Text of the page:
Is Test Cricket in the ‘Pink’ of health? The aesthetic and sensual visualization of colour has long enchanted both men of literature and the commoner in the sun-burnt street. If grey symbolizes melancholy and red vivacity of passion, then what does pink symbolizes?
Free spirit and wings of change?
The microcosms of such digressions are deeply embodied in the changing fundamentals of Test Cricket in the current scenario. We are but in an era that warrants a lot of change, especially with the coming of T20s.
Test cricket needs to be saved, they said for the longest time. There was a hushed voice of concern, slightly veiled in an array of discomfort. So what did Cricket’s organizers, managers come out with?
Test Cricket played under floodlight and with a Pink Ball suddenly surfaced as a much-needed panacea to rekindle life into the five-day contest, the rigours of which measure the true mark of athletes. All nations seem to be walking toward it, but India.
How would you react to the developing scenes?
Are Day-Night Tests the only way to revitalize the flagging condition of Test Cricket in the contemporary aspect?
Maybe, not quite.
You might ask, what good is being served by producing flat tracks? Doesn’t that reduce the bowlers to being this abject state of paupers? No good at all, isn’t it?
Thereby a well-rounded comprehensive blueprint has to be rolled out in order to make Test Cricket popular once again.
And, definitely, Day-Night Tests are going to take centre stage at least for the moment. Had it been a rubbish idea contrived of reality, two sides- West Indies and Pakistan- wouldn’t have played it.
Moreover, two premier entities- Australia and South Africa echoed support by playing a legendary Test a couple of cricketing summers ago.
That’s not all.
Even Women’s cricket seems to have embraced the concept. The first and only Ashes Test was an enormous success, even though Ellyse Perry owned it like nobody’s business.
Yet, there’s this worry that continues to confound the purest form of competition.
It begins with the common 6-word sentence. Test Cricket has lost its popularity.
There are no two ways about it. Notwithstanding the widening web of T20 glitz, Test Cricket has to survive for Cricket to survive.
The sights of empty stands whilst Test Cricket is played present a painful spectacle to the real Cricket lovers. When not even 10,000 people turned up to watch Rahul Dravid-Virender Sehwag- Sachin Tendulkar- VVS Laxman- and that too in India (v West Indies, 2012) you knew something was amiss.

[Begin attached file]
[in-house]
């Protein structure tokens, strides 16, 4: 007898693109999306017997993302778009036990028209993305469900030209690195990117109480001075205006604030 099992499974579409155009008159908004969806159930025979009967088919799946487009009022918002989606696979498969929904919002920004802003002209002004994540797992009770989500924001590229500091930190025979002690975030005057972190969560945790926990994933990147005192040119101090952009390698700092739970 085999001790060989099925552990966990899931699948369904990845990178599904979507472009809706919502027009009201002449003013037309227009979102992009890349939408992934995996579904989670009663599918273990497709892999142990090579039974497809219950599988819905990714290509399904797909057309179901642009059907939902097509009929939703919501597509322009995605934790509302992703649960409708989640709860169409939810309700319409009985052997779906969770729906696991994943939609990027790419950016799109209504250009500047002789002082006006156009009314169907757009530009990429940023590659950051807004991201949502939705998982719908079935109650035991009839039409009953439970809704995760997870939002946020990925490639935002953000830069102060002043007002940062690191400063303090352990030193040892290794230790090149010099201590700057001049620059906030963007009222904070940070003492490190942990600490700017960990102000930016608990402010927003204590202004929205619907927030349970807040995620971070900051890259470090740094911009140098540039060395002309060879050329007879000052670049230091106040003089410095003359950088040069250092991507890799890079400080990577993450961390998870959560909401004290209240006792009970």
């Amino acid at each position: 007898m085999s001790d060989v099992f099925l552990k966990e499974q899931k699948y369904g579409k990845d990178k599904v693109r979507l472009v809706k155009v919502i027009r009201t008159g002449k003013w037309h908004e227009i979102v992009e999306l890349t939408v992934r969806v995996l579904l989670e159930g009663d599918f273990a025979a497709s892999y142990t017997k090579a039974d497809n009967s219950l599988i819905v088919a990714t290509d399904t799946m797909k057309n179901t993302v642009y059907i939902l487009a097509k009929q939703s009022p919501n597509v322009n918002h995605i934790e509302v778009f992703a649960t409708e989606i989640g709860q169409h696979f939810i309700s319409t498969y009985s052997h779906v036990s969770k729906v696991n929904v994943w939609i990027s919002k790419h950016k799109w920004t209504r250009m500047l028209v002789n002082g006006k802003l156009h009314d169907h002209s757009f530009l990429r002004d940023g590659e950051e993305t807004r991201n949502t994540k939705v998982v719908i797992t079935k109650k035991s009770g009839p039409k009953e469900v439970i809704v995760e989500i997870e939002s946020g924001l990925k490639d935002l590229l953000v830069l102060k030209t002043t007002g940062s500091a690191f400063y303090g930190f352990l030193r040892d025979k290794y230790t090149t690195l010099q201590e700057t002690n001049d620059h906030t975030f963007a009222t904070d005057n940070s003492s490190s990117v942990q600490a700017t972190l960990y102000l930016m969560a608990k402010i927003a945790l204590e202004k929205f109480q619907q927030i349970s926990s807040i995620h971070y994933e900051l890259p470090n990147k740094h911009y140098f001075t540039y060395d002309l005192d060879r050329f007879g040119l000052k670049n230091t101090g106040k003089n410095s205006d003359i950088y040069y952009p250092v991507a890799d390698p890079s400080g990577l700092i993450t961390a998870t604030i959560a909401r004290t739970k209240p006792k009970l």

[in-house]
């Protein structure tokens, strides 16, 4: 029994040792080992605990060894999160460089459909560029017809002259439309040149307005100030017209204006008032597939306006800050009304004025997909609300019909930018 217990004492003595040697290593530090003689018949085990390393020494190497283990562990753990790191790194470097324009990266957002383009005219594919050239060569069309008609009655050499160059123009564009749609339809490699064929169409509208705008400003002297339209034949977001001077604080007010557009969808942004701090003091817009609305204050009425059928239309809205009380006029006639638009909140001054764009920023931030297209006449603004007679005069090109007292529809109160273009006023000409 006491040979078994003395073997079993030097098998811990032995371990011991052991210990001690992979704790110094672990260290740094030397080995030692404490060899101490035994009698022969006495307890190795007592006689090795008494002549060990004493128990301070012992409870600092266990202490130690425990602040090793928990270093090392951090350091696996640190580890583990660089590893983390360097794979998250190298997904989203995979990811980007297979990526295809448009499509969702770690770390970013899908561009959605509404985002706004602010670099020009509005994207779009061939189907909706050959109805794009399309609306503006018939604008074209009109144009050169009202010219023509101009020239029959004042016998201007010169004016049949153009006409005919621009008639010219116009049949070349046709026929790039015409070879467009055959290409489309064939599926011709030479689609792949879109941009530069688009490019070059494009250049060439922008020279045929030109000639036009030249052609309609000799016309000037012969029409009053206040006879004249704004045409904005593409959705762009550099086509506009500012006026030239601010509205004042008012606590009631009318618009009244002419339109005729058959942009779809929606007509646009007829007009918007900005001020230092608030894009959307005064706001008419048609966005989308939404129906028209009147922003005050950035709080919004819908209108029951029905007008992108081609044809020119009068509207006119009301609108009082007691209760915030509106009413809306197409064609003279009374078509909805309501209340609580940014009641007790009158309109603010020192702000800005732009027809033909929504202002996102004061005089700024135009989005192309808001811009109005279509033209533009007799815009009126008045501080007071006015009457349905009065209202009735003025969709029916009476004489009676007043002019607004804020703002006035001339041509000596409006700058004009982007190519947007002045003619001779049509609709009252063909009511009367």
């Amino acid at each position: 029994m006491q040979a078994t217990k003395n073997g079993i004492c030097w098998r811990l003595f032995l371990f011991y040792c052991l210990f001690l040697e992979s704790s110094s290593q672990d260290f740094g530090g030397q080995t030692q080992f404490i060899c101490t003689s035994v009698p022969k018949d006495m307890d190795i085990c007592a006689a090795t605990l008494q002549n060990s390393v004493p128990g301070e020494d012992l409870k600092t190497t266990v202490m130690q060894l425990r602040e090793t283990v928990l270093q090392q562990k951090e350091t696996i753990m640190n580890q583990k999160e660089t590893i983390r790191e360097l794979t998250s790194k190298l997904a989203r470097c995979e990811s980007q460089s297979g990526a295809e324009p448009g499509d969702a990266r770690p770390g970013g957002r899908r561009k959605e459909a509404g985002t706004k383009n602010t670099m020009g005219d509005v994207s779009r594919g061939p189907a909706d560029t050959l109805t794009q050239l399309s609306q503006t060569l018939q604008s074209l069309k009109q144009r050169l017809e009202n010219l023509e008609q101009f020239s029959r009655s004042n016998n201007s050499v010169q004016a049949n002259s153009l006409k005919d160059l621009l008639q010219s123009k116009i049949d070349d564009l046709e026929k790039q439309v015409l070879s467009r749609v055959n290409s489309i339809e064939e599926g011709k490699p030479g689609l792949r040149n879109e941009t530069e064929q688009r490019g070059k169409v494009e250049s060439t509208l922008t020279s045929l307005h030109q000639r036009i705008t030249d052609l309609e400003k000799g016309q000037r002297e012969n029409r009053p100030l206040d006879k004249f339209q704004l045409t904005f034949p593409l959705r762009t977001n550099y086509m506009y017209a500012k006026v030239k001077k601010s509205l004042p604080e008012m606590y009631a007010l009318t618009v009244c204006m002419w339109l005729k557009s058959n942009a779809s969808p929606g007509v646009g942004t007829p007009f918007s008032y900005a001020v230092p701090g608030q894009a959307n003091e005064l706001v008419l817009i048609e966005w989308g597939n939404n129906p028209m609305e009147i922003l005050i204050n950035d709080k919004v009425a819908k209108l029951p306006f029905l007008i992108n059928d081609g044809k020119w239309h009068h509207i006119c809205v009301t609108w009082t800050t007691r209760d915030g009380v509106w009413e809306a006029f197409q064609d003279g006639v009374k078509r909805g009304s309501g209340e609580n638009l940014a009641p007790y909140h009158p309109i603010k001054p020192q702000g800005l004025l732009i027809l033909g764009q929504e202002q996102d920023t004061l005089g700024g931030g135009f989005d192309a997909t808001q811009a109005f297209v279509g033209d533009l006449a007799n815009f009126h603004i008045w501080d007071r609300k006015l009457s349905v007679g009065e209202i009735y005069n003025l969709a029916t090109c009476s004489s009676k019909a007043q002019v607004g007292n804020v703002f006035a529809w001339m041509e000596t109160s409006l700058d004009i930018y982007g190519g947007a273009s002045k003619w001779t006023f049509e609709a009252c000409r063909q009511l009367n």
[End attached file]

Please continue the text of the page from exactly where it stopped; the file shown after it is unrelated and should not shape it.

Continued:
If ICC is looking to market Test Cricket and trying to make Pink ball Cricket acceptable, it needs the support of India.
It’s a well-documented fact.
But is the team ready for it?
There is a growing apprehension in the Cricketing circles that the Global superpower in the Cricketing galaxy- India- isn’t acting as a responsible custodian to the most revered format, Test Cricket.
In the wake of the razzmatazz of the IPL, many international Cricketers are choosing to give up on Test Cricket thereby focusing only on League Cricket. It’s a nefarious practice that’s slowly gathering popularity. Are, the detractors correct in questioning the BCCI’S policy of placing financial impetus above the efforts to uphold the sanctity of Test Cricket?
India refused to play Tests in New Zealand next year, as it won’t be economically viable considering the abysmal time difference between India and New Zealand. So, the hushed allegations against the richest Cricketing Board are not that inconclusive after all.
Bangladesh as a Test playing nation has toured all major Test-playing countries since their induction into Test Cricket. But, they have played a solitary Test match in India. India’s recently concluded tour to South Africa originally had four test matches, which got reduced to three subsequently increasing the number of ODIs.
The said Test Series dished out a mouthwatering contest and a fourth Test match would have been an ideal orgasmic end to a fantastic duel. So, BCCI better doesn’t allow T20’s to become a self-destructing Frankenstein lest it should have catastrophic outcomes. India has not participated in a Day-Night Test fixture yet. India’s animosity to play a Pink-ball Test in upcoming India’s tour to Australia has invited scoffing reactions from Australia.
Mark Waugh also termed the move as ‘selfish’. Waugh’s claims can be refuted by harping on the fact that there are certain glitches to the idea of playing with the Pink ball as it’s difficult to sight during twilight and also negates the role of a spinner to a great extent.
So, would India have liked to risk the predilection of facing Starc and Hazlewood with a notoriously unpredictable Pink Ball?
It’s anybody’s call. India’s tryst with innovations has never born fruitful results (Remember DRS? Remember Ajanta Mendis?). But, that shouldn’t actually signal a siege mentality against Pink Ball cricket from India. So, let the ICC iron out the flaws from Day-Night Tests and let India embrace the concept to the fullest.
The sight of Bhuvneshwar Kumar running in with a Pink Cherry may be a little distant yet but the wait may well be justified. The real fans are willing to wait!